Ellie: Being a mom has simply deepened my understanding, respect and admiration for the three mothers whose story we captured in the video, who wake up before the sun, who juggle work and family, who laugh and sweat and love.  I feel like my heart muscle is in a constant state of practice, waking up at 5 am for morning cuddles, balancing his little body on my left hip as I crack eggs with one hand for our breakfast, cultivating patience as he sits in the middle of the sidewalk and watches ants marching, and being reminded that his innate wonder at all the small things is way more important then getting to his grandma’s on time so that I can shoot another video. And so I’ve learned to simply to sit down with him and watch bugs and listen for woodpeckers, and edit films late at night or early weekend mornings or in windows when friends and family can play with him, because I simply cherish these moments. There can be a lot of judgment about moms, about their decision to stay at home or go back to work, or about the lack of a decision to be made and how they just have to make it work. Moms often have to wear two hats, they often have impossible and endless jobs to do, and they can often feel like they’re doing a bad job at both. This video honors all of those decisions and non-decisions, honors the strength and love and joy that mothers have in the face of impossible and endless tasks, and inspires us all to be a bit more like the amazing mothers that we all know.

Q: Can you share a story about how you've been inspired by your own mother?  

Ellie: One week ago, at my son’s second birthday party, my mom anointed every toddler on their foreheads with imagination potion as they filed one by one out the back door into our garden. Even though it was drizzling and the ground was soaked, and most parents would probably cancel the outdoor games, she led the toddlers into an imaginary world, transforming a giant wet parachute into an ocean, swimming around like fish and dolphins, with waves made my smiling, incredulous parents. As my mom rolled onto her back, throwing her legs into the air as neighborhood parents watched their kiddos get wet, I felt a hint of my teenage self returning, slightly embarrassed by her wackiness (although grandmas always have permission). But then I remembered my 4 year old self, and how much I loved these magical worlds she created for us, where our living rooms turned into stories unfolding, castles and remote islands and mythic underworlds formed out of furniture and sheets, elaborate creative spaces that cultivated our sense of play and fantasy. We often let these worlds stay up for days. It wasn’t practical to climb over these obstacle courses as we left the house, just like it wasn’t practical to get soaking wet at a toddler’s birthday party, but watching those kids laugh and smile with a glint of fascination and intrigue in their eyes reminded me of how my mom constantly cultivated joy and wonder in me, even if things weren't going well, even if it was a bad day. She always encouraged my imagination, my creativity, my ability to be present in whatever I was doing or wherever I was, and I'm grateful for those gifts all the time, especially now that I’m a mother. Especially now that she's doing it for my son, too. It is the most amazing gift.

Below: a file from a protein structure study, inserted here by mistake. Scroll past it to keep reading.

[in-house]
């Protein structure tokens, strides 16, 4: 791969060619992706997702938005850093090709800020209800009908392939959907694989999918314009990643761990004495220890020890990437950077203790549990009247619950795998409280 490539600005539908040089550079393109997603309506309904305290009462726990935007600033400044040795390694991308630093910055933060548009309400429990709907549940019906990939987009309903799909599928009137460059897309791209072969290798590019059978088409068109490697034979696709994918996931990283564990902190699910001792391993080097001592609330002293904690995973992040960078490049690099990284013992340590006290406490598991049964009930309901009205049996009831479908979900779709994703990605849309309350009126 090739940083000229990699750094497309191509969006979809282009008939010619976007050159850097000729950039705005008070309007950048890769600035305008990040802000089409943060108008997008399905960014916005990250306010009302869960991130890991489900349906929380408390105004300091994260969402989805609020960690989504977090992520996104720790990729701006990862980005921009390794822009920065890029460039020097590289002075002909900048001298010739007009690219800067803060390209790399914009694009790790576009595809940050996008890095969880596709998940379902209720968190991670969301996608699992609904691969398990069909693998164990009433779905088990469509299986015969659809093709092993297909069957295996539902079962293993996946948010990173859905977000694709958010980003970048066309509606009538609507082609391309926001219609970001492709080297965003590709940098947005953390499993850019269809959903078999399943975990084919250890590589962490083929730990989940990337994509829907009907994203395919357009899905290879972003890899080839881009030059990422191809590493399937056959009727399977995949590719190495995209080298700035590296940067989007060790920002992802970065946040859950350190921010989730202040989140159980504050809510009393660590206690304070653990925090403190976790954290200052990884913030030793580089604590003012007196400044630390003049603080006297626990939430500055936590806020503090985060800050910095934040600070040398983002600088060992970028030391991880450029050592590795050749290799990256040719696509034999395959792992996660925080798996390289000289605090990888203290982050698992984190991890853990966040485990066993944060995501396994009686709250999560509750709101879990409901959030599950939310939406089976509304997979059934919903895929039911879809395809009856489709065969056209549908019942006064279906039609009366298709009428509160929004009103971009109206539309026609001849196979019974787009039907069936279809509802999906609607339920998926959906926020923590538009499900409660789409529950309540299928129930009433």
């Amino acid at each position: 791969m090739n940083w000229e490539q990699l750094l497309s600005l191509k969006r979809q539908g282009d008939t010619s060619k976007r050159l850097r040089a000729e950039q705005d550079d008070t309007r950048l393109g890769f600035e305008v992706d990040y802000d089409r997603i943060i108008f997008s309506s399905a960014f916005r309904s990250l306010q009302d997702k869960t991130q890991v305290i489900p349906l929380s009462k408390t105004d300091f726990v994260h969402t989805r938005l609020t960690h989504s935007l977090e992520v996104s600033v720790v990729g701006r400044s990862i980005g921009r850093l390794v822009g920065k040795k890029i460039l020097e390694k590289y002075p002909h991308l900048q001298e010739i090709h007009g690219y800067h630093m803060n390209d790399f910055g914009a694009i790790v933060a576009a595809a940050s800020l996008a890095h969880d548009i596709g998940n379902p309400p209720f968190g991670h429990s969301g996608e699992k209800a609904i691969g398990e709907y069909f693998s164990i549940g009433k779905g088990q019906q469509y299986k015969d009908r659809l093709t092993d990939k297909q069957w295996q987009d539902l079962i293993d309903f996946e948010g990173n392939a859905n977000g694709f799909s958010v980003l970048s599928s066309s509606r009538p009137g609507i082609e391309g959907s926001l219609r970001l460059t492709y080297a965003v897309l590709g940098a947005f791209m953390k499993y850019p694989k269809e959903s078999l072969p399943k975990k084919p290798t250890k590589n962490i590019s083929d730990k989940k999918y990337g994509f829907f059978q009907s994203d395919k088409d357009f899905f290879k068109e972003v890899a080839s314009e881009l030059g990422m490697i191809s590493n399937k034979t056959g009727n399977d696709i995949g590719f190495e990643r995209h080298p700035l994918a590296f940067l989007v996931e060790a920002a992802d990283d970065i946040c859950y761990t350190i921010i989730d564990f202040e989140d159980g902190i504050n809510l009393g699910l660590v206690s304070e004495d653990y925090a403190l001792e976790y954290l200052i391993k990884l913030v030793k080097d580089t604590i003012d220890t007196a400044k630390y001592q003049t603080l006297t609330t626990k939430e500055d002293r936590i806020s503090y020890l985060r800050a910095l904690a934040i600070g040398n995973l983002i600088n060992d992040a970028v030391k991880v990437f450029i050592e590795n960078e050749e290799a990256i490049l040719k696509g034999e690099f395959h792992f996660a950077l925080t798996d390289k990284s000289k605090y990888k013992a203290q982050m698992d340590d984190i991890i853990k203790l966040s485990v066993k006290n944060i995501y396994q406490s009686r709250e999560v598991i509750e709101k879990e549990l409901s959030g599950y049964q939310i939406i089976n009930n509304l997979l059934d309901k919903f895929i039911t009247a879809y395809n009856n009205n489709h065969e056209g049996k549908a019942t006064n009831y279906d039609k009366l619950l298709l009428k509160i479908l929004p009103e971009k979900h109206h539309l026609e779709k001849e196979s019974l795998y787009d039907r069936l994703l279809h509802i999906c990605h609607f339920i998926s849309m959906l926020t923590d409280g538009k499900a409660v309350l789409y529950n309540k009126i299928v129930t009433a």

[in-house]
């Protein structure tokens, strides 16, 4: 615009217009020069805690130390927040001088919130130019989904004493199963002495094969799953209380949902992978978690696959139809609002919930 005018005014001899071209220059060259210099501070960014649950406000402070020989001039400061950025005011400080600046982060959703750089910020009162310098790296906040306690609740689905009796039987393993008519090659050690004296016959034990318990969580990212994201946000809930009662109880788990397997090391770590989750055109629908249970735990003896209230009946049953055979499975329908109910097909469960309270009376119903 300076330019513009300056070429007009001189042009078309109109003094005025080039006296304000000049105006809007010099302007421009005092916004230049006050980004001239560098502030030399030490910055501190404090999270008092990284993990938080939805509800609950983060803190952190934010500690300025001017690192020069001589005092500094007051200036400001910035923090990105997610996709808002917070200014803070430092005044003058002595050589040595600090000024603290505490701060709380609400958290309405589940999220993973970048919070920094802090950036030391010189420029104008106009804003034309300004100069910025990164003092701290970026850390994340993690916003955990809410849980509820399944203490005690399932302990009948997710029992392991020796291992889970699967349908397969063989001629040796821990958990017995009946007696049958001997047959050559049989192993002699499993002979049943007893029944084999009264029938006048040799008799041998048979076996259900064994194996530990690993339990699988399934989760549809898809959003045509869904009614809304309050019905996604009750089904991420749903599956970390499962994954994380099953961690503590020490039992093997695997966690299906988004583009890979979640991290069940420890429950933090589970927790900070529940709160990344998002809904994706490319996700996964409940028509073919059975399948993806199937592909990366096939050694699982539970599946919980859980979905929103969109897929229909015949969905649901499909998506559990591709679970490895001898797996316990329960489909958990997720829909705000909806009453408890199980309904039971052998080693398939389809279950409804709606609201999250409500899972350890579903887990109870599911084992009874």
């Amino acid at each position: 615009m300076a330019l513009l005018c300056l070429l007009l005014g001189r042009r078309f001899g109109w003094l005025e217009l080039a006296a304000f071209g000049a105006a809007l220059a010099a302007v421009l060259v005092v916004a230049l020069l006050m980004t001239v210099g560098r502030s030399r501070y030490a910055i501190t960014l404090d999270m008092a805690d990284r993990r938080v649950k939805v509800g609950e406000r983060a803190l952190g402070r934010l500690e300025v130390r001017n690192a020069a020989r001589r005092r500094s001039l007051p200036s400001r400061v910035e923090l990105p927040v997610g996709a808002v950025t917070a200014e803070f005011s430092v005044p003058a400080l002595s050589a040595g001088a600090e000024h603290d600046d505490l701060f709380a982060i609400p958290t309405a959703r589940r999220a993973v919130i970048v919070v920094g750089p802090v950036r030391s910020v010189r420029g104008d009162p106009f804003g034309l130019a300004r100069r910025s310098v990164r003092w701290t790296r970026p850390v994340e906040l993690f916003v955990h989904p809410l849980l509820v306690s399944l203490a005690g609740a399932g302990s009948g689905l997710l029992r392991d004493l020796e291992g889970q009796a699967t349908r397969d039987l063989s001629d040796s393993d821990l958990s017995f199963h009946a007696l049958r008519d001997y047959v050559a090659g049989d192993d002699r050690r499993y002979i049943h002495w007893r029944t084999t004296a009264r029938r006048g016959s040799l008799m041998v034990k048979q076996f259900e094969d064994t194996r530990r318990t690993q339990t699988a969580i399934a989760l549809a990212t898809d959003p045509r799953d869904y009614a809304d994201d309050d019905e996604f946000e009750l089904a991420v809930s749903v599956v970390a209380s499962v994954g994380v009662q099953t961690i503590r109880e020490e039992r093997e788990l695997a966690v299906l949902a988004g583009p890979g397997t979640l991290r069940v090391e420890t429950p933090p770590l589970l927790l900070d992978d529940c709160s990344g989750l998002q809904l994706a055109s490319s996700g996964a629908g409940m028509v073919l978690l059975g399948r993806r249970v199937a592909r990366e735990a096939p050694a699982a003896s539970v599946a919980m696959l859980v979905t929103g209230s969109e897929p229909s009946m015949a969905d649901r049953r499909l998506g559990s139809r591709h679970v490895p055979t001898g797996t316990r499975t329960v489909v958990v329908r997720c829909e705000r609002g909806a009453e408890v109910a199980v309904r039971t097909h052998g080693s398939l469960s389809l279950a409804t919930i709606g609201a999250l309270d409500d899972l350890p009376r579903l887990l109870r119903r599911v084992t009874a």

Nimo: Mother’s are just unconditional in nature. 9 months of bodily sacrifice and embrace, giving birth to a new life, and then give of herself, physically, her time, and all possible resources to nourish this child of hers and cultivate an environment that allows for this young soul to flourish. What’s amazing is seeing the similarities of the mother’s spirit in all species. Its just one of the most beautiful miracles and magic of Life that we get to observe and be a part of. Almost every being gets to experience a little if not a lot of this Motherly magic. The beautiful thing is to see how my mom’s spirit doesn’t change now that I’m older. She still sees and treats me like her little child. And it's that purity in her eyes and heart that is just eternal. I am forever grateful for that spirit in her that inspires us to try to share with others.

Q: What do you hope this video offers to the world?

Ellie: This video asks us to stop, reflect, and appreciate the incredible women that are foundational to who we are and to everything we have. Women give so much to society and yet we aren't very good at recognizing or valuing them -- their love and kindness, grit and tenacity, curiosity and wonder, forgiveness and acceptance, joy and laughter. This video is an invitation into different space, a transformational space, one of admiration and gratitude.


For the past 5 and half years Nimo has been serving and working with the underprivileged communities in the Gandhi Ashram in India.Visit EmptyHandsMusic for more inspiring videos by Nimo and friends. To learn more about Ellie Walton and her work check out her website.